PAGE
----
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RE: Channels - Weak-axis bending
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- Subject: RE: Channels - Weak-axis bending
- From: Christopher Wright <chrisw(--nospam--at)skypoint.com>
- Date: Fri, 24 Sep 99 17:23:46 -0500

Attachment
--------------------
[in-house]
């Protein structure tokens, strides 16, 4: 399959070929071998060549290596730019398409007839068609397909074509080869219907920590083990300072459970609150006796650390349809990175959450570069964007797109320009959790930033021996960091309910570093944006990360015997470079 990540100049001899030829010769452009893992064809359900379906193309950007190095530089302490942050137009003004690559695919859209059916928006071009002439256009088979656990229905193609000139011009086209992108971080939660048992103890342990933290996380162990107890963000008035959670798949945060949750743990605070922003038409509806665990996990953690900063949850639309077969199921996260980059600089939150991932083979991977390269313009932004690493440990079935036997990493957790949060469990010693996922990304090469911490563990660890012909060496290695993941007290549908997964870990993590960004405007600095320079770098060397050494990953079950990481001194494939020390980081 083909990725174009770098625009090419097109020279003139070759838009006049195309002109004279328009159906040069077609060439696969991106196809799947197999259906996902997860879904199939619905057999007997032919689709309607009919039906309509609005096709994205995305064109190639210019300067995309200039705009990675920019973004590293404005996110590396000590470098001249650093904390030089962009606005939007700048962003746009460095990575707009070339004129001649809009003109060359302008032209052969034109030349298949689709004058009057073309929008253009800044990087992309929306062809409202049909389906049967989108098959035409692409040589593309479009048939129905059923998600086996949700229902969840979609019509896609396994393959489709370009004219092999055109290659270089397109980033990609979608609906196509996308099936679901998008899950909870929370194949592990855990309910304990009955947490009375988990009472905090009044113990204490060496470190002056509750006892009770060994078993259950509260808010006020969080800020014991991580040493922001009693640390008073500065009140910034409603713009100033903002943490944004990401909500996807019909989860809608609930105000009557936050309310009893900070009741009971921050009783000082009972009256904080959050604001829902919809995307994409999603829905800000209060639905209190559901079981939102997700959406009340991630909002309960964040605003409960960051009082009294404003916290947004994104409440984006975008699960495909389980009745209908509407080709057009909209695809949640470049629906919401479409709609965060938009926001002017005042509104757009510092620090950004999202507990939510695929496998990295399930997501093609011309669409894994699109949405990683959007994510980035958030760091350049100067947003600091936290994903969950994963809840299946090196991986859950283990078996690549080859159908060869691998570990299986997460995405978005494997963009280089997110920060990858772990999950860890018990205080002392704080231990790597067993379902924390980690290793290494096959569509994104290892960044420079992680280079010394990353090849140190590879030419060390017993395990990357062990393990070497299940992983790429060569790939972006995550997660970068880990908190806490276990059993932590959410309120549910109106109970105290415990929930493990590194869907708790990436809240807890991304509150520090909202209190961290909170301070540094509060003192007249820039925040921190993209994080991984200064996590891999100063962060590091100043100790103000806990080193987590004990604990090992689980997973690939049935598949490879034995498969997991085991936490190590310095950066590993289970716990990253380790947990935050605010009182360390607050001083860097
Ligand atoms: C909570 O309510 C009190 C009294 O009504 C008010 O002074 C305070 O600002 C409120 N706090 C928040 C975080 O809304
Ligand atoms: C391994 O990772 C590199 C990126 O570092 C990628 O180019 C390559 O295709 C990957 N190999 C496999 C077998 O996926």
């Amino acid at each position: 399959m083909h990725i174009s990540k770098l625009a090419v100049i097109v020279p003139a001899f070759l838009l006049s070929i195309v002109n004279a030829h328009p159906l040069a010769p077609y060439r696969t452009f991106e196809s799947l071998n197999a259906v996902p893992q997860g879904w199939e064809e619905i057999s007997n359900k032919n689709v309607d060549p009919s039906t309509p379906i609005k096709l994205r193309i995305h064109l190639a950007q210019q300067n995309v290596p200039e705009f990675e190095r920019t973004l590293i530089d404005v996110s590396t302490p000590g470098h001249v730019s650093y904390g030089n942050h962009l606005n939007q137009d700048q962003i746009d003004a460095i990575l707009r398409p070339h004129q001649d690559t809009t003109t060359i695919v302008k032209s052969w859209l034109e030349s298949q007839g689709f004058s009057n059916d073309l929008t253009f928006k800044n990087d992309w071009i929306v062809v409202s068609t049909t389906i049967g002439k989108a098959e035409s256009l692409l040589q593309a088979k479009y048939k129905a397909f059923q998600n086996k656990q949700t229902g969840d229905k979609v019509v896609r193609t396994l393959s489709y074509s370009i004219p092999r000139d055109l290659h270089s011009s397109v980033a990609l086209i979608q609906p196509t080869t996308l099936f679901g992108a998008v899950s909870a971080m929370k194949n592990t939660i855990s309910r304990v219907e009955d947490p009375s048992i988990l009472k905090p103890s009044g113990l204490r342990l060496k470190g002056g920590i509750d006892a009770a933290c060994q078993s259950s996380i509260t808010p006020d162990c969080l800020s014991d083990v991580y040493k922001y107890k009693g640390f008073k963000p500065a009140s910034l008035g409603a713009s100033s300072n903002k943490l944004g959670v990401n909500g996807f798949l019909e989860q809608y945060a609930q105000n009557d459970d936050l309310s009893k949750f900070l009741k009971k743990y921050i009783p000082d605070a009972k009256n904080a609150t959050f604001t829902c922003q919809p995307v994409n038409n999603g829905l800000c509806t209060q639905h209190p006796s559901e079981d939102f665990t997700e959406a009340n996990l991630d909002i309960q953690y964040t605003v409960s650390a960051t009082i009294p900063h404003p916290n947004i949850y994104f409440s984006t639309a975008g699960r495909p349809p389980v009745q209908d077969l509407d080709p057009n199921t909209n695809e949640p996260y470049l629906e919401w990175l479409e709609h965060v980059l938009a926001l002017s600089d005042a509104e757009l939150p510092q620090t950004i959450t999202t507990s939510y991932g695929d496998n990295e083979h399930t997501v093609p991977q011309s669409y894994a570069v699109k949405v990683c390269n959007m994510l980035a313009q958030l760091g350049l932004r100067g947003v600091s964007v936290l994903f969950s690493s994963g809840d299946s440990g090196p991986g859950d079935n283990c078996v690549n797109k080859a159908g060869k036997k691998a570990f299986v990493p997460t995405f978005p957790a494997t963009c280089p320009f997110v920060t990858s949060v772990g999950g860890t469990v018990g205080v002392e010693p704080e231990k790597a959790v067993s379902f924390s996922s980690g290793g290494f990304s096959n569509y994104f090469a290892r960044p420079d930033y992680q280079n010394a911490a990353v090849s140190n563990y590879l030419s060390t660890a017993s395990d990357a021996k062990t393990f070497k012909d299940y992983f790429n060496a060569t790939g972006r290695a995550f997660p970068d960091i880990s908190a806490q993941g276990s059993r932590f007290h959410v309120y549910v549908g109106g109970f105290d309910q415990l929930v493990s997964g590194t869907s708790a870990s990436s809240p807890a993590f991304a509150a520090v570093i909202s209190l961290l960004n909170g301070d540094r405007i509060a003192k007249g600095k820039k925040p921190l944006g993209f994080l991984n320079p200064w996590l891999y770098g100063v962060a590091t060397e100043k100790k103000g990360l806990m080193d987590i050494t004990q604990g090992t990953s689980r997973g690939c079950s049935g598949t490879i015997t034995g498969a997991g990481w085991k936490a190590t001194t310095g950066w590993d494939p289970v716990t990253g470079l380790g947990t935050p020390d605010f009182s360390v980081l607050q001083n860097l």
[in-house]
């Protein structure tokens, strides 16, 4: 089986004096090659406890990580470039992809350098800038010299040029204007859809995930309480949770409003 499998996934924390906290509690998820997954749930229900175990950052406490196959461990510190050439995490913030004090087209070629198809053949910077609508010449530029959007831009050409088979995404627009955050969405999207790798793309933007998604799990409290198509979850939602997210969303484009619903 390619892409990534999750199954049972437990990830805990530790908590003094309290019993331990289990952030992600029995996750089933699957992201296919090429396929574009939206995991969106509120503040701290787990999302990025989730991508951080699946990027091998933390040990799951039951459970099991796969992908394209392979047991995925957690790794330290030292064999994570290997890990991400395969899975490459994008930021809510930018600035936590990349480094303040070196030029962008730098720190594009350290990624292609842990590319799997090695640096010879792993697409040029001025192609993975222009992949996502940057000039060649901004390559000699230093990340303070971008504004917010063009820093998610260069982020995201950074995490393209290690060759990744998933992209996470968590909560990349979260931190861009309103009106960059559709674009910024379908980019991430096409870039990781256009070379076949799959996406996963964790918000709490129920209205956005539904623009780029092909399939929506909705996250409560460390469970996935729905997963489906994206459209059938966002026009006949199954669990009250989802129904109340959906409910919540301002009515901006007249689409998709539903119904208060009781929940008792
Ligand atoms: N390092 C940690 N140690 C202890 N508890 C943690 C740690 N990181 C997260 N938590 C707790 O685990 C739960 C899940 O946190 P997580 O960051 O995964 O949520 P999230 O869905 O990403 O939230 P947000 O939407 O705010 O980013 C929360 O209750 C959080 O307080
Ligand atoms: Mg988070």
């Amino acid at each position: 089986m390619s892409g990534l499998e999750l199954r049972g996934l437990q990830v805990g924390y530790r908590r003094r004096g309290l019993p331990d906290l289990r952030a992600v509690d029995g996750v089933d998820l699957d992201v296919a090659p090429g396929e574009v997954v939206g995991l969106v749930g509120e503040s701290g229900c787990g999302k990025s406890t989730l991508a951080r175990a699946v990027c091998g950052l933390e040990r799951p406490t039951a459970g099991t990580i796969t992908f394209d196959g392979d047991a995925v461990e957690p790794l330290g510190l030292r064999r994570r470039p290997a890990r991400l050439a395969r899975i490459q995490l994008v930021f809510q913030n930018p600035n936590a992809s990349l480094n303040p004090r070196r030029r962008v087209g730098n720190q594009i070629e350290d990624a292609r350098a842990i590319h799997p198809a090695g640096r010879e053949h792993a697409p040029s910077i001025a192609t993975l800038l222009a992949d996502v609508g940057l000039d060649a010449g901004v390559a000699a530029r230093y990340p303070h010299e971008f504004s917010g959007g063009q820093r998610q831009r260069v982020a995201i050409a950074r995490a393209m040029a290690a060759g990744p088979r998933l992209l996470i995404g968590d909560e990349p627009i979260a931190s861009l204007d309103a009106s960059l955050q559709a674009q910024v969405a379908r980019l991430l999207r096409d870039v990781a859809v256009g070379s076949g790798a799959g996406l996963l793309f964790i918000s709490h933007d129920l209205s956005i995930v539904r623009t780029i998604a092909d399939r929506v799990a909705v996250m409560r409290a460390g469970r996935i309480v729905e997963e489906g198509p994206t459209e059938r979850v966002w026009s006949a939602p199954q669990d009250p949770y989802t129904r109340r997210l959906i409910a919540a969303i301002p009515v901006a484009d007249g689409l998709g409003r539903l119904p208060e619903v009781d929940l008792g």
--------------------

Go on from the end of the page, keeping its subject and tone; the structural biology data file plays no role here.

>Loosely, 0.9FyZ in LRFD translates to 0.66FyS in ASD. >a true translation from LRFD ... would >be 0.9FyZ/1.5 = 0.6FyZ, assuming the effective load factor is 1.5. This is interesting. The implication for this one case is that LRFD provisions can be taken as the corresponding ASD values, scaled upward by the load factor. Turns out the same thing happens for steel columns. The LRFD tables shown in the AISC Publication 'Essentials of LRFD' are almost exactly the ASD values scaled upward by a factor of 1/0.70 = 1.43. Close as dammit to the 1.4 factor for dead loading. I'd be very curious how closely the 1.2D+1.6L combination corresponds to 1.4(D+L) for ordinary ratios of live to dead load. The bending limit load provisions look like the usual plastic bending load of bygone days, so that's actual elastic-plastic limit analysis. The LRFD pure tension requirements are 0.9/0.6 = 1.5 times the ASD requirements--not too far from the 1.4 multiplier and equal to the effective load factor for weak axis bending in channels as Charlie Carter pointed out. Now I'm wondering how many other LRFD provisions are more-or-less ASD values factored upward. Could be that LRFD isn't so obscure as the revised terminology seems to imply. Could also be that the 75%UTS effective stress for design against fracture is pretty optimistic for cases of brittle fracture. I understand that happens from time to time... Christopher Wright P.E. |"They couldn't hit an elephant from chrisw(--nospam--at)skypoint.com | this distance" (last words of Gen. ___________________________| John Sedgwick, Spotsylvania 1864) http://www.skypoint.com/~chrisw
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